A Night at Cabrillo Observatory

Apr 9, 2015

Austin, Becky and I decided that tonight would be a great night for an imaging session at Cabrillo Observatory. I could help them learn how to operate independently the 12" SCT and ST2000xcm CCD camera and start auto-guided imaging, and we could all enjoy some good food and company. I had baked the canister desiccant for the ST2000xcm camera all night the previous night, and wanted to make sure the imaging chip's chamber was indeed ready for our next Astro 8A session on Tuesday, as well as test a new adapter for a power plug for the Losmandy computer for the GM8. Austin and I attended the Santa Cruz Astronomy Club meeting and listened to emeritus professor John Faulkner reminisce about the amazing discoveries he and colleagues accomplished in the 1950's-'70's in England, including John's calculations which first showed the primordial helium abundance from the Big Bang was roughly 30%, something not previously known. We wished we could stay to the end, but after 90 minutes, we had to tear ourselves away, as Becky and Ezra were waiting for us at the gate to Cabrillo Observatory 8 miles away.

Little Ezra was ecstatic to see me and Austin and knew he'd have an adventurous night in the wilds. It seems he'd just had a late afternoon nap, so his batteries were FULLY charged. Becky had thought carefully about a target to photograph - "the Eyes", in the Virgo Cluster, and Austin wanted to do the famed edge-on spiral NGC 4565 in Coma Berenices. So, that was our plan, executed quite well as it turned out.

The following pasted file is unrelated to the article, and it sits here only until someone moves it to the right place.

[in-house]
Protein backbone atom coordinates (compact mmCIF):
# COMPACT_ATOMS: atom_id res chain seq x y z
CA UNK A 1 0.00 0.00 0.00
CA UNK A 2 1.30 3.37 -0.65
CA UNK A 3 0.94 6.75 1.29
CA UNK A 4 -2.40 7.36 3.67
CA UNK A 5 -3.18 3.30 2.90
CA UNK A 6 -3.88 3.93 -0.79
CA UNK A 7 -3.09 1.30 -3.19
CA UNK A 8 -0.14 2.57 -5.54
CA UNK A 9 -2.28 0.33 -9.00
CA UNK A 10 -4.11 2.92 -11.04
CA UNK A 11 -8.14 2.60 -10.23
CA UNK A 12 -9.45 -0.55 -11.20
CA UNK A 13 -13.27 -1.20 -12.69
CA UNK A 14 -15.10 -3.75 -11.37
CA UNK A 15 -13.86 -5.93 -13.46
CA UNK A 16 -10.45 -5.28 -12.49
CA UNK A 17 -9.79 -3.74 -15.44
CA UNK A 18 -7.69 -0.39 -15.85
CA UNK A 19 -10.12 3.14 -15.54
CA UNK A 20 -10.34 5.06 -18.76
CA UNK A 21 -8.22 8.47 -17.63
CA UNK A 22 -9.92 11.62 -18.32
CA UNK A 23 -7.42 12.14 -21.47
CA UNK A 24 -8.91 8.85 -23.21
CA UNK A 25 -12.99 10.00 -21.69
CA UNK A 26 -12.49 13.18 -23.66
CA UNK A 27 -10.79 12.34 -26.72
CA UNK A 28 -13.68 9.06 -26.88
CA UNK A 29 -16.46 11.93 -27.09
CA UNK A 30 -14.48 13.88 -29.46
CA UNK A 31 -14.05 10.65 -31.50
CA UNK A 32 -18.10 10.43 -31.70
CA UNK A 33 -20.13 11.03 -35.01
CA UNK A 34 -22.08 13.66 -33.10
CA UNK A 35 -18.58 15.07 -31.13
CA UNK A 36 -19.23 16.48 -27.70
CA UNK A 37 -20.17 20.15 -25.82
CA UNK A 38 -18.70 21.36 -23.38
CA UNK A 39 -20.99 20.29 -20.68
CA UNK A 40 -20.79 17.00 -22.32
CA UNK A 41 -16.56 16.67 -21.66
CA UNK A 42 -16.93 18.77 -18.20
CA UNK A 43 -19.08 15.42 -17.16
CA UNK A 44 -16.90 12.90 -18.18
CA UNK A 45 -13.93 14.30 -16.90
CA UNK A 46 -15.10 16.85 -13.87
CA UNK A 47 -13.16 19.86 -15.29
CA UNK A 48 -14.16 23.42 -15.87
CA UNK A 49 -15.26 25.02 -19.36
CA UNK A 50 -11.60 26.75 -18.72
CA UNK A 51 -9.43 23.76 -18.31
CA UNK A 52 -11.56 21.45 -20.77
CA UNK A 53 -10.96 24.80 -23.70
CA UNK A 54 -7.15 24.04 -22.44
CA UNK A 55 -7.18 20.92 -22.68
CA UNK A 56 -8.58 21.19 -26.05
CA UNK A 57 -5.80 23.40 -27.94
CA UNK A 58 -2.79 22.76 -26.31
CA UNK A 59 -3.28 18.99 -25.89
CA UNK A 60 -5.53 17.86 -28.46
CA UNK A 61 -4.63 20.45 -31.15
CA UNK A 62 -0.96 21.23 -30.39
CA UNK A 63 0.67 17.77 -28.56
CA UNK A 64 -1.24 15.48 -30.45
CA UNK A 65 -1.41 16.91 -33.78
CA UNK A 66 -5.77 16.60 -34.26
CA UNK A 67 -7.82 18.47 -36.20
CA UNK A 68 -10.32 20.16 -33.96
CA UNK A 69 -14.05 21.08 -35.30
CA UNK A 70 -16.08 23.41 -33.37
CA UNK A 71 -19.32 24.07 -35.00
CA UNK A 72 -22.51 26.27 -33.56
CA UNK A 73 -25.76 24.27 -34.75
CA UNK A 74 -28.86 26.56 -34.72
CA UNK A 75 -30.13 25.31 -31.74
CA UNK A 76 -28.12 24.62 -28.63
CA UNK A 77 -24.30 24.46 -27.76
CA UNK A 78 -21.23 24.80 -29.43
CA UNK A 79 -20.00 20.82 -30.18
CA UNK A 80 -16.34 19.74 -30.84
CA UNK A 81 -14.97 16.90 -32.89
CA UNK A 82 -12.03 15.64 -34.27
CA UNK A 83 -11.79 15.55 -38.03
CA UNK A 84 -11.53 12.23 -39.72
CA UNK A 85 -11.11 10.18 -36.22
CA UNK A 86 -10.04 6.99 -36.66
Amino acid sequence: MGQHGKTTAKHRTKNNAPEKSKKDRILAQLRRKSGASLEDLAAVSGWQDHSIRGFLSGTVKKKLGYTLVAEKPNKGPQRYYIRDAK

Austin was first up to bat, using the Gemini software to control the mount and CCDOPs to autoguide and get our images

The first 300 sec exposure comes up - it's a winner!

Ezra had plenty of energy to burn off, and our spin-able chair provided the means...

He totally RED-LINED his engines, spinning himself till he was just a blur, going at Pulsar speeds and relativisticly frame-dragging the whole room it seemed

Afterwards he rolled off onto the floor and just stared at the ceiling till his sense of balance came back, and he popped up to see Austin working on another computer polishing his images, while mom (Becky) worked at getting her shots of the core of the Virgo Cluster

I'd just put up a crude ladder to access this top space, used by a visiting professor the previous night, who was in town for a conference. And, Ezra saw the access and begged me to hoist him up there, to his total delight

Yep, he definitely didn't need any sleep even though it was now 11pm. Wow, was his hot chocolate spiked with 5-hr Energy??

Austin photographed NGC 4565 in Coma Berenices, an edge-on late type spiral. 3 x 5min shots, each converted to a colored .TIF file in CCDOPS, stacked in Registax, and then polished in Photoshop. I did a little more on it, to reduce mercury vapor sky light pollution, and sharpen up the stars, before posting it here. Austin's version is posted on his own site, here. Nice work!